a test for the sexually-transmitted human papilloma virus ( hpv ) may rival the pap smear as an accurate way of testing for cancer and pre-cancerous conditions.
The pap smear, which costs us $25 to $35, is the most widely used screening test. It requires a skilled professional to do a pelvic exam and scrape cells from a woman's cervix. The cells are then analysed under a microscope. But in hpv testing, which costs $45 to $60, women themselves can collect a sample of cervical tissue at a clinic or doctor's office using a small brush or cotton swab. The tissue is then analysed for dna from 13 types of hpv considered to be the main culprits in cervical cancer.
In the first study, Thomas Wright Jr of Columbia University and colleagues from avsc International, usa and the University of Cape Town, South Africa screened and followed 1,365 black South African women in the 35 to 65 age group. Using the hpv test, the researchers identified 37 of 56 women with high-grade cervical disease or cancer - a detection rate of 66 per cent.
In the second study, led by Mark Schiffman of the National Cancer Institute, usa , researchers screened 8,554 women above the age of 18 in Costa Rica. A total of 138 cases of high-grade cervical disease or cancer were found, the detection rate being 88 per cent.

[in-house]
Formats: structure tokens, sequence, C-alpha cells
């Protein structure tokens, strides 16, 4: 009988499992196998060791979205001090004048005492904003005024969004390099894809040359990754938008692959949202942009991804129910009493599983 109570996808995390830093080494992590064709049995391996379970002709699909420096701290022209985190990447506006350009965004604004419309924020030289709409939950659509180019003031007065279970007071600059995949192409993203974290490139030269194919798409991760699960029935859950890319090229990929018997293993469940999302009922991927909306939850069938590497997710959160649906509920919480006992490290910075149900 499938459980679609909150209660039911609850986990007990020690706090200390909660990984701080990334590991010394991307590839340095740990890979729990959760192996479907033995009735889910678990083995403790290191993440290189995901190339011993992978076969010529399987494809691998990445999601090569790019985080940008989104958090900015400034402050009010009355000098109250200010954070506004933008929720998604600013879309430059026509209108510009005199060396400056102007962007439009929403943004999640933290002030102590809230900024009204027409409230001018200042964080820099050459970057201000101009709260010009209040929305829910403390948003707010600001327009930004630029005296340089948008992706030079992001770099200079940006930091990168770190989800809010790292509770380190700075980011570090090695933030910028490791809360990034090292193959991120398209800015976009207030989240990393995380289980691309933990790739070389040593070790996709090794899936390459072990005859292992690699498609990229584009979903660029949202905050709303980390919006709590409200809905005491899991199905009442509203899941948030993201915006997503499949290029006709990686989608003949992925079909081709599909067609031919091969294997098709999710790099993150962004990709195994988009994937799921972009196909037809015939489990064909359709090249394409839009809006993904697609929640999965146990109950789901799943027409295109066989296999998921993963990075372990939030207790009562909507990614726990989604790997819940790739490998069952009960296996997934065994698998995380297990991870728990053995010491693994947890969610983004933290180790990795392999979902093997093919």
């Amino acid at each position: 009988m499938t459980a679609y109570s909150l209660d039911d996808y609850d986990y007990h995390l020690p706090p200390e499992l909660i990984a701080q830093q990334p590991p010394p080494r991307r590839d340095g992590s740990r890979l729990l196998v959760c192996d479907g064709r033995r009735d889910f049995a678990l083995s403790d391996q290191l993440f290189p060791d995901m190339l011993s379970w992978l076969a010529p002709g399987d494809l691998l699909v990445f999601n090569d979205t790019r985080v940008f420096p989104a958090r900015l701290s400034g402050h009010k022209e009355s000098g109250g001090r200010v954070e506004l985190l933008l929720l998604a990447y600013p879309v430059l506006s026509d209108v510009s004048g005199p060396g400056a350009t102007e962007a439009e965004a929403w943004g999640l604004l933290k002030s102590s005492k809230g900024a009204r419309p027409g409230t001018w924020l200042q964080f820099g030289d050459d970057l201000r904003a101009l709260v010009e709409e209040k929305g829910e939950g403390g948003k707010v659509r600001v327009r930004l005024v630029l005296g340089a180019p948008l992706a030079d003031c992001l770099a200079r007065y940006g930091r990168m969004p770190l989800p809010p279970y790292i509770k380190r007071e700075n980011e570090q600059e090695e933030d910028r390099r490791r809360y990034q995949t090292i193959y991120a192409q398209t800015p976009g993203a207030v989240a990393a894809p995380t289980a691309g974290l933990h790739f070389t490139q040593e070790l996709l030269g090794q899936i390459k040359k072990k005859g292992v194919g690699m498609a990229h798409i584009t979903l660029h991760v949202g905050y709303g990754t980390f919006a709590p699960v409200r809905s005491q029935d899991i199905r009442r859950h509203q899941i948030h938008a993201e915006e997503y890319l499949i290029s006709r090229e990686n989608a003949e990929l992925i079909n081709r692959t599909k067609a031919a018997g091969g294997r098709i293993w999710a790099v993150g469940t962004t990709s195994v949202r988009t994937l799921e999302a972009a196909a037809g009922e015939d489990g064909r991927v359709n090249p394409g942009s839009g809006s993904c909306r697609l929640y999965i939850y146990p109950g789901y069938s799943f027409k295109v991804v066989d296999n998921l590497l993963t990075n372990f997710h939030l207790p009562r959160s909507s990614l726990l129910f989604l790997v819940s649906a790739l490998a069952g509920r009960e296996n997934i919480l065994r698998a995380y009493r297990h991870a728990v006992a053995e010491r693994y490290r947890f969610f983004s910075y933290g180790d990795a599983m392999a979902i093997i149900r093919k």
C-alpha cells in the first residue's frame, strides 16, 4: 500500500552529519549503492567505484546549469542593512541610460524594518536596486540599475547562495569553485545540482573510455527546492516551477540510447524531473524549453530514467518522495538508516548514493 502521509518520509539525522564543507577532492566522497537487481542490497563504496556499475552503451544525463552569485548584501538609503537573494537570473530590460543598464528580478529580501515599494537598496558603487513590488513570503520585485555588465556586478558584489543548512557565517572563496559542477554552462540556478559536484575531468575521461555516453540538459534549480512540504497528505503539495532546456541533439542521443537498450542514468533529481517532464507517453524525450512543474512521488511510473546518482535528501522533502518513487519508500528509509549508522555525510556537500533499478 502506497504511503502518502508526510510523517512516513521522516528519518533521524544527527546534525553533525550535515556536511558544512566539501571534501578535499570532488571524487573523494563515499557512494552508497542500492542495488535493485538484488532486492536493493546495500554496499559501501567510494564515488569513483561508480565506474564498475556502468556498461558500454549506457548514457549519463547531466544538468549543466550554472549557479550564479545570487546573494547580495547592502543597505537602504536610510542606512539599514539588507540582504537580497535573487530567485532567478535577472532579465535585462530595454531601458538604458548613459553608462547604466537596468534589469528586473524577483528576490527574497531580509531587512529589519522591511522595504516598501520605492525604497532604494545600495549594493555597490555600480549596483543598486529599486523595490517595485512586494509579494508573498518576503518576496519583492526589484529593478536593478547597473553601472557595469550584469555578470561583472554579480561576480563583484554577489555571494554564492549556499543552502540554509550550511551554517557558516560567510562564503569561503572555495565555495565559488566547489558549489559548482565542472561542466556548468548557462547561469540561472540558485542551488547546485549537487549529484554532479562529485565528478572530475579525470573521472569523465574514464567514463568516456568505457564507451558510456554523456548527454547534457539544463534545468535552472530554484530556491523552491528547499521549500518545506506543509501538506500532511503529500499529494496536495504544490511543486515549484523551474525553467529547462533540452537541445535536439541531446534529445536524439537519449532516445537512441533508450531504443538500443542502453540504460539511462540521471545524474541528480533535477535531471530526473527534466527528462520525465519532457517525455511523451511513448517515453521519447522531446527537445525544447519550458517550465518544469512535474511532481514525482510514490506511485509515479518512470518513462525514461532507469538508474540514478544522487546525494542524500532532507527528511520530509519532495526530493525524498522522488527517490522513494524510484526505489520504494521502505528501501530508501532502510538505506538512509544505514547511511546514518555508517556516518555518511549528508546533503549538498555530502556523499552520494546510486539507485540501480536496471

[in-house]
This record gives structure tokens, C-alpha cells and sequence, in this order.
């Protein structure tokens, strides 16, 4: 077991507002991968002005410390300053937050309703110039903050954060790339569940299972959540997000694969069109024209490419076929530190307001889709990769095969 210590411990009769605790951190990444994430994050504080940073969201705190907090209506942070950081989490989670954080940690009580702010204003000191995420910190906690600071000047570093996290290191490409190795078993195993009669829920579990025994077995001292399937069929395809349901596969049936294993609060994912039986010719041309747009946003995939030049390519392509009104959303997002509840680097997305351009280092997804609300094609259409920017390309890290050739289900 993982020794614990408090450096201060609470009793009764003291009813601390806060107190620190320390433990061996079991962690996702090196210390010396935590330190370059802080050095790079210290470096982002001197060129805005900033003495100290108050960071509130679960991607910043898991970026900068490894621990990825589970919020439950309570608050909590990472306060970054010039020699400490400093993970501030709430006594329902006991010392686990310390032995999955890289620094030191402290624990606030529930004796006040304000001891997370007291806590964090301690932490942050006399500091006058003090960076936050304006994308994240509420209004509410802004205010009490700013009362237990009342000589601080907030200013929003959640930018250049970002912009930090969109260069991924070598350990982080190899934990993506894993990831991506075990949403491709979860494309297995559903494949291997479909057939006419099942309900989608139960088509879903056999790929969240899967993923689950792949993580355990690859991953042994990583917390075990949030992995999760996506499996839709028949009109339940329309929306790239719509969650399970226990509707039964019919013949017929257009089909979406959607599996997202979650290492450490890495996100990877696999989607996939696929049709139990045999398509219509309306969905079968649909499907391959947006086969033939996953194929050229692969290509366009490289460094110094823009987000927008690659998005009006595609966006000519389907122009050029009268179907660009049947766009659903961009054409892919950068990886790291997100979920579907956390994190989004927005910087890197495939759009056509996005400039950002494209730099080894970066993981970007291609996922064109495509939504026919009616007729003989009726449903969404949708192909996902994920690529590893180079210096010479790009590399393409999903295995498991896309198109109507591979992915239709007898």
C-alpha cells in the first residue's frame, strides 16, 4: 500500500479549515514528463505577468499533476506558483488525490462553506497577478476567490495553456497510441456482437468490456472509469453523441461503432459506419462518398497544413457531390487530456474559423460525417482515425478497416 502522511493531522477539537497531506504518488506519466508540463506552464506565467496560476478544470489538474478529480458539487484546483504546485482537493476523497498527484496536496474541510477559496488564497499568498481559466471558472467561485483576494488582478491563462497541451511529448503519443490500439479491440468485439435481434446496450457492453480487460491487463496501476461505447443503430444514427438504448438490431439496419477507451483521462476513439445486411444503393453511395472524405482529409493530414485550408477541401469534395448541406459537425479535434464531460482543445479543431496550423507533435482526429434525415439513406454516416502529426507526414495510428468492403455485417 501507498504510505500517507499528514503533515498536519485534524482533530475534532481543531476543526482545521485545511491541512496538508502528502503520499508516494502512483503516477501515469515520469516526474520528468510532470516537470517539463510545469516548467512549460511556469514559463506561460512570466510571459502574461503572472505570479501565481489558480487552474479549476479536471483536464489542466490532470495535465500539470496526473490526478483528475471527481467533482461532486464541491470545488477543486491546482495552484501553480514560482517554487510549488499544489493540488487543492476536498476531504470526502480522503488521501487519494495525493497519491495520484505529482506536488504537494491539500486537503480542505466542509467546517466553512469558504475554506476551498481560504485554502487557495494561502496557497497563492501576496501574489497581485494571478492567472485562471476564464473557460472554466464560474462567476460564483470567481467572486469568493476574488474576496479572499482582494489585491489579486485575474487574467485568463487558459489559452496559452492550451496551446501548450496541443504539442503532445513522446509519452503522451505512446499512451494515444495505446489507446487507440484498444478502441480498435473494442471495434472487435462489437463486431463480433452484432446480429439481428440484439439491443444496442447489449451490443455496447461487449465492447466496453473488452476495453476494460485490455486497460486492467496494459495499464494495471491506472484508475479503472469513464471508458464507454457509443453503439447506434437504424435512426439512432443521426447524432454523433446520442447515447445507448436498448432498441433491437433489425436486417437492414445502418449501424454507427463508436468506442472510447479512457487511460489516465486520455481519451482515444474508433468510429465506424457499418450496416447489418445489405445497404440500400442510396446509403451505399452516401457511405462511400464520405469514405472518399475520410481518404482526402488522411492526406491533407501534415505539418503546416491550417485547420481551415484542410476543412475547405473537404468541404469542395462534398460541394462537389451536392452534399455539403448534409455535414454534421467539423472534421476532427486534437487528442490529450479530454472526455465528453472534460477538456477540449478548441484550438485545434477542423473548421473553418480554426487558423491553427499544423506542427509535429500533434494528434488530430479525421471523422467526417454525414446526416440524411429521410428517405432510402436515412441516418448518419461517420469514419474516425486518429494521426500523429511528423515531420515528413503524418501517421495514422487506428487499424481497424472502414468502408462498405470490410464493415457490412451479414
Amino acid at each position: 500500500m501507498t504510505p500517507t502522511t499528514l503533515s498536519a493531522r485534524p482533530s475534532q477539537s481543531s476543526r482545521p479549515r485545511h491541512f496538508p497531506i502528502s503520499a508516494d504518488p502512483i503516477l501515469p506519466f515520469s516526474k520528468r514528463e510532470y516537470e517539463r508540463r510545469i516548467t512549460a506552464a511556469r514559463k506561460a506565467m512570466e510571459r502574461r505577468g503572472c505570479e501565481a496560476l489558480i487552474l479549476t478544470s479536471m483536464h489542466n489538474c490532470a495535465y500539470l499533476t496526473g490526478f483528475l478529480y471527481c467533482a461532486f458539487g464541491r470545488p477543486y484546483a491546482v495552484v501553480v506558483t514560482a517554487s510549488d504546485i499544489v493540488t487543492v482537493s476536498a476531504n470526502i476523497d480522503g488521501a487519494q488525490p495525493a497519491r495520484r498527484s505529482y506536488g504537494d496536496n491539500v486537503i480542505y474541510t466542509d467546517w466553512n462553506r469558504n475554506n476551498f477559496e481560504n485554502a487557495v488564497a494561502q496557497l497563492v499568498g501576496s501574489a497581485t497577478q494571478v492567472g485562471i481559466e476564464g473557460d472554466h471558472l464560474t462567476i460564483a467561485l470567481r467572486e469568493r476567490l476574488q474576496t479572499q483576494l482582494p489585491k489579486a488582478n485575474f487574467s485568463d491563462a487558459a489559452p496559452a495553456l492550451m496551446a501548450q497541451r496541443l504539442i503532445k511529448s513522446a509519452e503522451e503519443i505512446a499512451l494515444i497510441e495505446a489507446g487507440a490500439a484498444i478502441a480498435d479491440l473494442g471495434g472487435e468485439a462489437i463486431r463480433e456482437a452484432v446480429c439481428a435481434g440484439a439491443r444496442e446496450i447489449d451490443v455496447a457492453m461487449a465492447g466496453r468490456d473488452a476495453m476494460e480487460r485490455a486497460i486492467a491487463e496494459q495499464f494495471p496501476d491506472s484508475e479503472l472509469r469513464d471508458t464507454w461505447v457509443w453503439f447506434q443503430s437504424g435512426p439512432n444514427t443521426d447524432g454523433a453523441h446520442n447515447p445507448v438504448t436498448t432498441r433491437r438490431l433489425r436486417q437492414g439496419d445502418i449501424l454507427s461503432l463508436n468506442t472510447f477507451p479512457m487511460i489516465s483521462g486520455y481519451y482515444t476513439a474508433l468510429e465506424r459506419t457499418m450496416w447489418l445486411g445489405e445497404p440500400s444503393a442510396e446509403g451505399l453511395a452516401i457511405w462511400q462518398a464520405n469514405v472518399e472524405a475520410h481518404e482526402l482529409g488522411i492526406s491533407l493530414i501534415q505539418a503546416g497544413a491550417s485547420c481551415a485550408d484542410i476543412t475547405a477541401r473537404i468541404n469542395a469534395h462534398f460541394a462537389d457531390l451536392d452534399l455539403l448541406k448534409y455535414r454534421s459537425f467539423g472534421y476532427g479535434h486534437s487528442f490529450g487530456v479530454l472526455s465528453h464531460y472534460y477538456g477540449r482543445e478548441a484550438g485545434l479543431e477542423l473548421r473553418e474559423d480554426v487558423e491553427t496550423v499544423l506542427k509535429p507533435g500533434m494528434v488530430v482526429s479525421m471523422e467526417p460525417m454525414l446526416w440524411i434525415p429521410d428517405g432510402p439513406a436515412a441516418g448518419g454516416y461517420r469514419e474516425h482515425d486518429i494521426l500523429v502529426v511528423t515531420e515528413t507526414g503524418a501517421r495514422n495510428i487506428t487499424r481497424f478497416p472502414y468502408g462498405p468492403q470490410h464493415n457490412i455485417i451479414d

However, the two studies found that the hpv test produced far more false reports compared to the pap smear. It forced many more women to go for further testing.
In the first case, the pap smear identified 38 of the 56 women - a detection rate of 68 per cent, 4 per cent better than the hpv test. But the false detection rate for the hpv test was 17 per cent, while that for pap smear was only 12 per cent. In the second case, the pap smear reported a 78 per cent detection rate. But hpv had almost twice the rate of false-positives, 11 per cent to 5.8 per cent for pap smear tests.
The number of false reports, therefore, puts doubts on the hpv test's widespread use. As a screening technique, the test may be most applicable in developing countries, where pelvic exams and lab exams of cervical cells are often unavailable, says Jack Cuzick of the Imperial Cancer Research Fund in London.
The hpv test is now licensed in the United States only as a follow-up to an abnormal pap smear. It has not been approved for routine screening, though it is available for that purpose in other countries.
The test is based on the discovery that hpv causes almost all cases of cervical cancer. hpv infects an estimated 40 million Americans and many more people worldwide. Though most of hpv 's 80 strains cause no permanent harm, perhaps 1 per cent of infected people get a strain that can cause cervical cancer.
Worldwide, almost 360,000 cases of cervical cancer were detected in 1990, with 190,000 women dying of the disease.